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SBCC Digital Strategies in the Age of Social Distancing … and Beyond
September 24, 2020
Figure: Percent of total population, Jan. 2020. (Kemp, Simon, “Digital 2020 Global Digital Overview” - https://datareportal.com/reports/digital-2020-global-digital-overview - Hootsuite, 30 Jan. 2020)
The Covid-19 pandemic has created new challenges for conducting social and behavior change communication (SBCC) campaigns. While some programmers are working on campaigns around coronavirus itself, others are simply figuring out how to continue important behavior change work we were doing before the pandemic.
A key principle of SBCC is to ‘find people where they are’ -- and the data demonstrate that, increasingly, people areon digital apps and platforms. In 2020, 4.5 billion people around the world are using the internet and 3.8 billion are using social media (Kemp, Simon). Mobile devices account for more than 50 percent of the time spent online (Kemp, Simon). Digital technology has the potential to expand our impact exponentially by reaching people in the millions and measuring their changed knowledge, perceptions, and behavior in real time.
But many of us are unsure how to unlock the full potential of digital media. Abt Associates recently hosted a webinar to hear about SBCC campaigns and strategies that have harnessed the power of digital platforms. Six themes emerged that can help us design and implement digital strategies for impactful and efficient SBCC.
1. Digital strategies enable us to reach target audiences with precision. Rich data such as geospatial and demographic data on digital use already exists and can be accessed through a variety of media firms. This enables us to analyze granular target populations and understand their digital use so that we can increase the impact of communications strategies. In Abt’s Zika campaign (2016-2017), the target audience included women ages 18-44 who were planning to have a child within 12 months. By working with available datasets on media use, Abt segmented these women into four age cohorts and developed a comprehensive media plan based on target audience media use.
2. Digital strategies allow for both message consistency and individualized information. Digital strategies can encompass mass media style messaging (e.g., social media ads) and more interpersonal and two-way interactions (e.g., through social networking apps). This enables consistent SBC messaging coupled with tailored, individualized conversation to address specified behavioral barriers.
3. Digital strategies facilitate tracking and measurement across the ‘stages of change.’ The stages of change behavior change model focuses on the steps involved in individual decisionmaking over time. Digital approaches can help us monitor the target audience’s progress through these steps and strategically invest in critical stages along a person’s journey toward behavior change. As we hone our ability to measure campaign outcomes, we are able to demonstrate the impact to donors, host governments, and other stakeholders.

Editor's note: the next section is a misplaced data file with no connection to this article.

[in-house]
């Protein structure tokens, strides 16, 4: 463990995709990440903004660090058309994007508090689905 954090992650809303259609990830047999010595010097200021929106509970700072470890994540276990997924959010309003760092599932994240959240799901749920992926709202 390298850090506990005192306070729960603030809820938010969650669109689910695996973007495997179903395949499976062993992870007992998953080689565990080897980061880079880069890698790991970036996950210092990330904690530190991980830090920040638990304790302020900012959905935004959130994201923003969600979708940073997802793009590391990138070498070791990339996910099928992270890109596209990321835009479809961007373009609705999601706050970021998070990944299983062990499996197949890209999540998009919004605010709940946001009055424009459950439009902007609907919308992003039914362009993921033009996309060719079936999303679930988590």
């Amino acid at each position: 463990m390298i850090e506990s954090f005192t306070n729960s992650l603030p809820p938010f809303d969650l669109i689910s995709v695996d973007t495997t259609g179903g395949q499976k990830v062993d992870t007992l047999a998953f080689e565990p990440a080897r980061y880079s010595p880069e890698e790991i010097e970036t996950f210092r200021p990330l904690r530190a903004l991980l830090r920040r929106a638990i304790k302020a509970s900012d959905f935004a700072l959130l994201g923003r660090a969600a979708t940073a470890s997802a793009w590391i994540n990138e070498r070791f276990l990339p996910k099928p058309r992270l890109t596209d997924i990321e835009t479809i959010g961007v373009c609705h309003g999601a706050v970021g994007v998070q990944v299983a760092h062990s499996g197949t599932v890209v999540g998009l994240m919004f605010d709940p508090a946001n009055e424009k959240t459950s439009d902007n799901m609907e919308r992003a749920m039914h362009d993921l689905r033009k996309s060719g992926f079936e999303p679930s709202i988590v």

4. Digital SBCC enables us to adapt and adjust our product or service in real time. Digital strategies enable us to ground-truth messages in real time and quickly adapt. Social networking apps and social media provide rich qualitative information directly from our target audience without the time and resources needed for more structured qualitative research. Rich quantitative information is also available within digital campaigns. In support of the U.S. Center for Disease Control and Prevention’s Zika communications campaign, Abt worked with a media analytics firm to design dashboards for us to monitor ad delivery, responsiveness, and efficiency. We were then able to adapt our media spend for the greatest impact.
5. A multi-channel approach combining digital with complementary channels such as mass media and interpersonal communication is the best recipe for success. The most effective campaigns provide clear and consistent messages that reach the target audience with multiple exposures across mutually reinforcing channels.
6. Digital can be instrumental in achieving scale and efficiency. Low- and middle-income countries working to increase self-reliance and sustainability need efficient and scalable SBCC solutions. Interpersonal communications through large cadres of community health workers, while still necessary in many cases, can be logistically complex, expensive, and challenging to monitor and measure. They also could pose additional safety challenges during the Covid-19 pandemic. Digital strategies can enhance their performance and in some cases replace these traditional models. As we begin to map new SBCC approaches in the context of countries’ journey to self-reliance, digital technology is a promising tool.